The Palm Beach Post covers their hometown art fair on the eve of yesterday’s opening:
John Pankauski, a West Palm Beach lawyer, contemporary art collector and member of palmbeach3’s host committee, attended Art Basel. He found dealers providing serious bargains and being upfront about economic tough times, which he suggested dealers emulate at palmbeach3.
A sign of the downturn in the contemporary art market is that Pankauski has been fielding calls from private dealers willing to sell not only emerging but mid-career artists at discounts to raise cash. Hot contemporary artists whose works were never easy to come by at Art Basel, such as painter Amy Bennett, were suddenly available, Pankauski noted.
It’s safe to assume that most people visiting palmbeach3 are neither dealers nor collectors — they’re art lovers and browsers. And for a $15 one-day pass, less than some local museums charge for high-season exhibits, you can visit a vast hall filled with artists who don’t generally get a lot of play here. Their names are the ones seen in gallery shows in New York, London and Paris, and in glossy advertisements in art magazines.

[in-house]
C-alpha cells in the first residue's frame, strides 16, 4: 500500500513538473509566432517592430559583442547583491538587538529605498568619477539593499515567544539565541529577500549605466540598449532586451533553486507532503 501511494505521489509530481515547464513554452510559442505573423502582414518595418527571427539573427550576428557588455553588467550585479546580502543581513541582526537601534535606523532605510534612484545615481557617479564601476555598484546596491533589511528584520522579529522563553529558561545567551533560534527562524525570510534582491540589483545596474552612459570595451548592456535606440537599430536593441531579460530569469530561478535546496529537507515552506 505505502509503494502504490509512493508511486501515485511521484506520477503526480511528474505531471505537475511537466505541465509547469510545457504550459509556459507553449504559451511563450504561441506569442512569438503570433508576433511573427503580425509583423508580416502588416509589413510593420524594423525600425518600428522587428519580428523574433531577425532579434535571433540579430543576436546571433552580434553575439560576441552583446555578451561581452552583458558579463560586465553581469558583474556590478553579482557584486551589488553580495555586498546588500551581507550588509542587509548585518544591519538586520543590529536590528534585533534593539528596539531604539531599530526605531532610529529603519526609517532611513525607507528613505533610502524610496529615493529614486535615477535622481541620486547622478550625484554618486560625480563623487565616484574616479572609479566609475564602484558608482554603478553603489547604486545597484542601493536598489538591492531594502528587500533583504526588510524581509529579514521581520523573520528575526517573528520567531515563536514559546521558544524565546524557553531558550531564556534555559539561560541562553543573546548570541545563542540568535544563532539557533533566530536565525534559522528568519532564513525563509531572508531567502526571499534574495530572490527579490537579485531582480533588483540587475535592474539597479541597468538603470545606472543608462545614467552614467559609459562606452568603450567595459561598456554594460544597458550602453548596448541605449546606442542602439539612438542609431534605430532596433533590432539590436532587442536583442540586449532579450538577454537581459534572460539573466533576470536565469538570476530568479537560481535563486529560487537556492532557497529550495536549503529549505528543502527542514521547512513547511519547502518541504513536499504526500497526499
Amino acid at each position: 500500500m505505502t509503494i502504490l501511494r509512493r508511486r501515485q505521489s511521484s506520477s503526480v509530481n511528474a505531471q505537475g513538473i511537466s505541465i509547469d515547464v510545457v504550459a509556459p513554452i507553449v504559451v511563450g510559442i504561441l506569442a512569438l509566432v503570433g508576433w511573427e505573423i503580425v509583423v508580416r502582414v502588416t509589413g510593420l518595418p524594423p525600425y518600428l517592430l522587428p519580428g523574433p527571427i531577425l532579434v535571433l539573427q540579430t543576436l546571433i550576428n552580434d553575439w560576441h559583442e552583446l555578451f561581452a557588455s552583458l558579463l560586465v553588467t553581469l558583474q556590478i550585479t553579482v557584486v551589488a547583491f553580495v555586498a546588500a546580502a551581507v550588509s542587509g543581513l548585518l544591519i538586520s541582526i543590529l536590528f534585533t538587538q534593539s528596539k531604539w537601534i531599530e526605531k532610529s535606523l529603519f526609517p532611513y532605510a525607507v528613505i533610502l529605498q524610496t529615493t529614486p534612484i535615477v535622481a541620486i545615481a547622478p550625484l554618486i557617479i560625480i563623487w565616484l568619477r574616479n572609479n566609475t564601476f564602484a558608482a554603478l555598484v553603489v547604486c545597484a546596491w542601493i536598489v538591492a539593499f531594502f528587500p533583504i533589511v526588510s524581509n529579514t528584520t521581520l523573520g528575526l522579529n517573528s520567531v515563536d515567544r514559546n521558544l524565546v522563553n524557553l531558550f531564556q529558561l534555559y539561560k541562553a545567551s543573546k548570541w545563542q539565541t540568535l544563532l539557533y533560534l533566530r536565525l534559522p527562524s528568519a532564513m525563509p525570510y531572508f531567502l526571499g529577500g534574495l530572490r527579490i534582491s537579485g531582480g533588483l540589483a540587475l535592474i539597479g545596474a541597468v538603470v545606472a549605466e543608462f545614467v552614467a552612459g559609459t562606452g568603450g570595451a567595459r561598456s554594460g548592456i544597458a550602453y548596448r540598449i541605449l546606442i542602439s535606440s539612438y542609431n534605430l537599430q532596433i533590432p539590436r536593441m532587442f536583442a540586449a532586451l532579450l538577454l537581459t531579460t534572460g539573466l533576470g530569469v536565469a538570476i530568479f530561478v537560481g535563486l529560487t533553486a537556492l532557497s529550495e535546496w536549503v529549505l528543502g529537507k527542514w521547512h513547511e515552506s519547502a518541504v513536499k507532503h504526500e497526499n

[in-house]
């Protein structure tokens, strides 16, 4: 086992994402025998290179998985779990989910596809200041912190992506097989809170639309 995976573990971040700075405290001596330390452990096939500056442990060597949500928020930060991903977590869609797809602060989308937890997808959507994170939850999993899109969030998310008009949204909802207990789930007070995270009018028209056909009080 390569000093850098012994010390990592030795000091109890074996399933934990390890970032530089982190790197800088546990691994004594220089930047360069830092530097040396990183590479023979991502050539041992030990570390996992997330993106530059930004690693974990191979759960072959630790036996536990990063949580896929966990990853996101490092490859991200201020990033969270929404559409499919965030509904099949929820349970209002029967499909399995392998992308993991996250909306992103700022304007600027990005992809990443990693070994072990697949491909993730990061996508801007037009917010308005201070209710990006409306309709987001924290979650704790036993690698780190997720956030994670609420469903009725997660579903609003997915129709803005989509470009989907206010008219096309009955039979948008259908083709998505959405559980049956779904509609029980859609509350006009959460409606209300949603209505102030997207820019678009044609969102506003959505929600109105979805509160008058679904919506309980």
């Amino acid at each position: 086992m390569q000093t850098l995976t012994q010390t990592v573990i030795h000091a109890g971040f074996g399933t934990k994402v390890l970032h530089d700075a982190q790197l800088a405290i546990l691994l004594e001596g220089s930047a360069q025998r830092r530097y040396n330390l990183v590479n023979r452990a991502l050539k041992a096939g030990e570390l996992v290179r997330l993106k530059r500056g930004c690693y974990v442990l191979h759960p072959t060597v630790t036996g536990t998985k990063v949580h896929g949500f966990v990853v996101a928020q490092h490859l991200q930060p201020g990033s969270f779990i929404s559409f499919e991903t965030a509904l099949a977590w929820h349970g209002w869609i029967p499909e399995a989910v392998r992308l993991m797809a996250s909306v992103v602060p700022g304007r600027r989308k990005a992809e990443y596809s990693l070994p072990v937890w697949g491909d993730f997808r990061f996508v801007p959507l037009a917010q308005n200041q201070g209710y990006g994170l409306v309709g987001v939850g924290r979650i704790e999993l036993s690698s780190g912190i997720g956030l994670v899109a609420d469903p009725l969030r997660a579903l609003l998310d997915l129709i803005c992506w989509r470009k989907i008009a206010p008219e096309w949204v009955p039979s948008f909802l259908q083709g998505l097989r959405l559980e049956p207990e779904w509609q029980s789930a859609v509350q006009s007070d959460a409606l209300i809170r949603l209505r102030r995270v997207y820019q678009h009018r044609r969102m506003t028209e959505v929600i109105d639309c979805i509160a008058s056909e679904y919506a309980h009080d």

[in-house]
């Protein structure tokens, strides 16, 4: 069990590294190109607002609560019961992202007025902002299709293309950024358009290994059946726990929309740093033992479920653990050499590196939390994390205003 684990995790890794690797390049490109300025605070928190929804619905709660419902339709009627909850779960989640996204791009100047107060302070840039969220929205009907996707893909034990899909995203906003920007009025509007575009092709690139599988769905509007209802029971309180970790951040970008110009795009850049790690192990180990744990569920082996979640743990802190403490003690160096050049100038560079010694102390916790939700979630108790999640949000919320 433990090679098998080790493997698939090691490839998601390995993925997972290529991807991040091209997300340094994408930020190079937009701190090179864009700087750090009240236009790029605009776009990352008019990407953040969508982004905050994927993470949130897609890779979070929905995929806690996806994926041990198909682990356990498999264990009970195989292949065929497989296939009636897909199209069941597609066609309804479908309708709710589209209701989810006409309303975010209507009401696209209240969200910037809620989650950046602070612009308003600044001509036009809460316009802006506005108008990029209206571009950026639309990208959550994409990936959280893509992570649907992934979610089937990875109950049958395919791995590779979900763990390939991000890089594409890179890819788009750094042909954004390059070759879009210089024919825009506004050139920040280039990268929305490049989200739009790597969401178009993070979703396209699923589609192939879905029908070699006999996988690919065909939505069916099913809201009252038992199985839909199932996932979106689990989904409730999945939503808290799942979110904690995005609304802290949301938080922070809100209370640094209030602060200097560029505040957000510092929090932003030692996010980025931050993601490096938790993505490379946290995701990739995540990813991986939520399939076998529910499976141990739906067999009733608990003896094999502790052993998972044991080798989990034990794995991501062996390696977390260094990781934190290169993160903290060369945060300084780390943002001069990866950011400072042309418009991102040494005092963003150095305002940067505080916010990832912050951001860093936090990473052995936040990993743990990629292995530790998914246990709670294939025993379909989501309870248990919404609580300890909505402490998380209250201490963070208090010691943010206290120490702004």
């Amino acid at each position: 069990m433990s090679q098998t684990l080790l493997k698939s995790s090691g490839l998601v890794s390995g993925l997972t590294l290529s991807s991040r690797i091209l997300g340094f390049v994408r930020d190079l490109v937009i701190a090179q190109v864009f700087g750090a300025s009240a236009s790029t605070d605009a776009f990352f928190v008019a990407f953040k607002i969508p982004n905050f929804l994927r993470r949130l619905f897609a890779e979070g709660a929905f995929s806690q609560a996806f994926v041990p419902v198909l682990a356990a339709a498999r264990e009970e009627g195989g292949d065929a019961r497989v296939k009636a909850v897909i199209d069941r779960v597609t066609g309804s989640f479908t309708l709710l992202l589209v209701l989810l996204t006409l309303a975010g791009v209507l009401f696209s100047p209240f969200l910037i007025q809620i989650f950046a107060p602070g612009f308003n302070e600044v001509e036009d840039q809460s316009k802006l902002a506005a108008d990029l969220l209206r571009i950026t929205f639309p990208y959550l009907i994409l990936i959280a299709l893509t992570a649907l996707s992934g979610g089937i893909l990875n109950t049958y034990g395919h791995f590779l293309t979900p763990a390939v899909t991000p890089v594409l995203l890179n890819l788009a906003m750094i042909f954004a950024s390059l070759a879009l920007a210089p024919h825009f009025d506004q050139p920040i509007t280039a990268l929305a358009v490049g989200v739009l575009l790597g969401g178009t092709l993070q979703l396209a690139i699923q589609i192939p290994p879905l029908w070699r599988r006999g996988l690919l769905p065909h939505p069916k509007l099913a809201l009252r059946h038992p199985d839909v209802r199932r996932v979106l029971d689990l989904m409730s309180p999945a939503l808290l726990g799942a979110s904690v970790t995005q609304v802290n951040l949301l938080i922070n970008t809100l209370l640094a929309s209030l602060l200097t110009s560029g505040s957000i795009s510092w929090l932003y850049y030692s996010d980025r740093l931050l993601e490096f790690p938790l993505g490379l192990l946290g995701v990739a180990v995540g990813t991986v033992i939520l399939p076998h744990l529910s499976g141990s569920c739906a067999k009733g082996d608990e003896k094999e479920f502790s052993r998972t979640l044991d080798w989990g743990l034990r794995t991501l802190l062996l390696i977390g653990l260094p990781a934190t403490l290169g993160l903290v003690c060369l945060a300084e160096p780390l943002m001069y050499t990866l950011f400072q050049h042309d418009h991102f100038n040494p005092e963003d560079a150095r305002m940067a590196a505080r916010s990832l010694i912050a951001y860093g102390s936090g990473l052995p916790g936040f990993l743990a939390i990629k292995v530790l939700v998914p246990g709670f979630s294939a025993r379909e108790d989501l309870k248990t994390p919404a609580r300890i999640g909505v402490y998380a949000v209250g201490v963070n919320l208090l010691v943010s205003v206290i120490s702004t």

For a few days, Palm Beach County becomes ground zero for the latest trends and trendiness suffusing the art world. And there are a host of satellite parties, viewings and lectures to help make the fair a hip scene to be seen at.
Kaufman says to expect a strong showing of Pop Art from the ’60s through the ’80s among dealer booths. Furnishings and Parisian jewelry will also be on hand. And strung throughout the hall will be mini-exhibits, featuring watercolors by the legendary Romare Bearden, paintings by Cuba’s Manuel Mendive, photography by Nathalia Edenmont and Kaufman’s hand-picked exhibition of student works from the Dreyfoos School of the Arts.
Art for Sale! But is Anybody Buying (Palm Beach Post)